Comprehensive study on the nonlinear optical properties of lanthanum nanoparticles and lanthanum oxide doped zinc borotellurite glasses

Comprehensive study on the nonlinear optical properties of lanthanum nanoparticles and lanthanum oxide doped zinc borotellurite glasses

Optics and Laser Technology 127 (2020) 106161 Contents lists available at ScienceDirect Optics and Laser Technology journal homepage: www.elsevier.c...

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Optics and Laser Technology 127 (2020) 106161

Contents lists available at ScienceDirect

Optics and Laser Technology journal homepage: www.elsevier.com/locate/optlastec

Comprehensive study on the nonlinear optical properties of lanthanum nanoparticles and lanthanum oxide doped zinc borotellurite glasses

T

M.F. Faznnya, M.K. Halimaha, , C. Eevona, A.A. Latifb, F.D. Muhammadb, A.S. Asyikina, S.N. Nazrina, I. Zaitizilaa ⁎

a b

Glass and Dielectric Lab, Physics Department, Faculty of Science, Universiti Putra, Malaysia Photonic Lab, Physics Department, Faculty of Science, Universiti Putra, Malaysia

HIGHLIGHTS

element doped zinc borotellurite glasses were successfully fabricated. • Lanthanum proved the existence of TeO , TeO , BO and BO in the prepared glass. • FTIR optical properties of the glasses were extensively investigated. • Nonlinear trends in the nonlinear parameters are due to structural changes. • Inconsistent • La NPs doped glass can possibly be used as efficient optical switching device. 4

3

4

3

ARTICLE INFO

ABSTRACT

Keywords: Tellurite based glasses Lanthanum Nonlinear optical properties Reverse saturable absorption Third order susceptibility Figure of Merit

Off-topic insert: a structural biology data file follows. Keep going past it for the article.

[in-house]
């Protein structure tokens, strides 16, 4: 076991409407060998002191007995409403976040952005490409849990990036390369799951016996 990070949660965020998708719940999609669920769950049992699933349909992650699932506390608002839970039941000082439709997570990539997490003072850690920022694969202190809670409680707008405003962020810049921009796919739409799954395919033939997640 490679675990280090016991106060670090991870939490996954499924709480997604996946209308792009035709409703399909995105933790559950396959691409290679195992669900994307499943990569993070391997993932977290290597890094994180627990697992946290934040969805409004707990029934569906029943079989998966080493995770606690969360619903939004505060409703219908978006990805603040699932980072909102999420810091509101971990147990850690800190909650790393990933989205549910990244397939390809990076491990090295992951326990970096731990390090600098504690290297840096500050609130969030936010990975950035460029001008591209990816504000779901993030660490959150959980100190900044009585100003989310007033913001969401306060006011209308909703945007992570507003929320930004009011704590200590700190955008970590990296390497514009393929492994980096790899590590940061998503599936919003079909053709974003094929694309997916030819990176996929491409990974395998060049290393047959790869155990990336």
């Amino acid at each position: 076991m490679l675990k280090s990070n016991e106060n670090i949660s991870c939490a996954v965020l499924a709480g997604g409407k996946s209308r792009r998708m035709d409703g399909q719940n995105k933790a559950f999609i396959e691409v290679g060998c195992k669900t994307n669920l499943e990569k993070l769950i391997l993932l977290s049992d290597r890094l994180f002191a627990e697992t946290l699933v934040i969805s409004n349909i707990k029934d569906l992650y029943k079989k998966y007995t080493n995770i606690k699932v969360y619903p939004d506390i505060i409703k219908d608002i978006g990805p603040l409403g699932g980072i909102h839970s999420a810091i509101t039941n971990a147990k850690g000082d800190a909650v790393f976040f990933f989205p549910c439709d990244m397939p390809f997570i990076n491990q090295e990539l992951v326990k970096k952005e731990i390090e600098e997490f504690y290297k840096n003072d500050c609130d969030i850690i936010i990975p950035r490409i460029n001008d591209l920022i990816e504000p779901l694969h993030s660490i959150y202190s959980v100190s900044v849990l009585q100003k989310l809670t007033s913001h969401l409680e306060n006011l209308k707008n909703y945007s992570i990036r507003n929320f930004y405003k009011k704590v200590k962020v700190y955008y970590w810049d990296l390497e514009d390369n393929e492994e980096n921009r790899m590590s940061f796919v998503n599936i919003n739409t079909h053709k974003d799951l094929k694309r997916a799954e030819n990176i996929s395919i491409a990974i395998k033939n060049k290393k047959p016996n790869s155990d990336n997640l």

Recently, the rapid growth in photonic field has increased the demand for nonlinear materials with higher performance and greater efficiency. Hence, a thorough investigation on the nonlinear optical properties of materials are essential and need to be done for possible future application of the material in photonic field as optical limiting or optical switching devices. Thus, through this research, the crucial parameters in nonlinear optical properties of zinc borotellurite glasses doped with lanthanum oxide and lanthanum nanoparticles were studied and investigated extensively. The two series of glasses were successfully fabricated via conventional melt-quenching technique. The fabricated samples were characterized by using Fourier Transform Infra-Red (FTIR) spectroscopy as well as Z-scan technique in order to study the structural and nonlinear optical properties of the glass systems. The existence of various amount of TeO4, TeO3, BO4 and BO3 in all the prepared glasses are proven through the observable absorption bands in the FTIR spectra. Inconsistent trends recorded for both nonlinear absorption coefficient and nonlinear refractive index might be associated with the simultaneous creation of bridging as well as nonbridging oxygen which eventually affect the values for both parameters. The figure of merit of the prepared glasses with values ranging from 0.055 to 0.267 which are smaller than one hints that the glass materials possess potential to be employed as all optical devices. 0.03 M fraction of lanthanum nanoparticles doped zinc borotellurite with FOM value larger than 1 has proven the ability of the respective glass to be employed as efficient all optical switching devices. The determined nonlinear optical parameters of the glasses should be able to provide sufficient and useful information on the fabricated glass samples for future application in photonic field.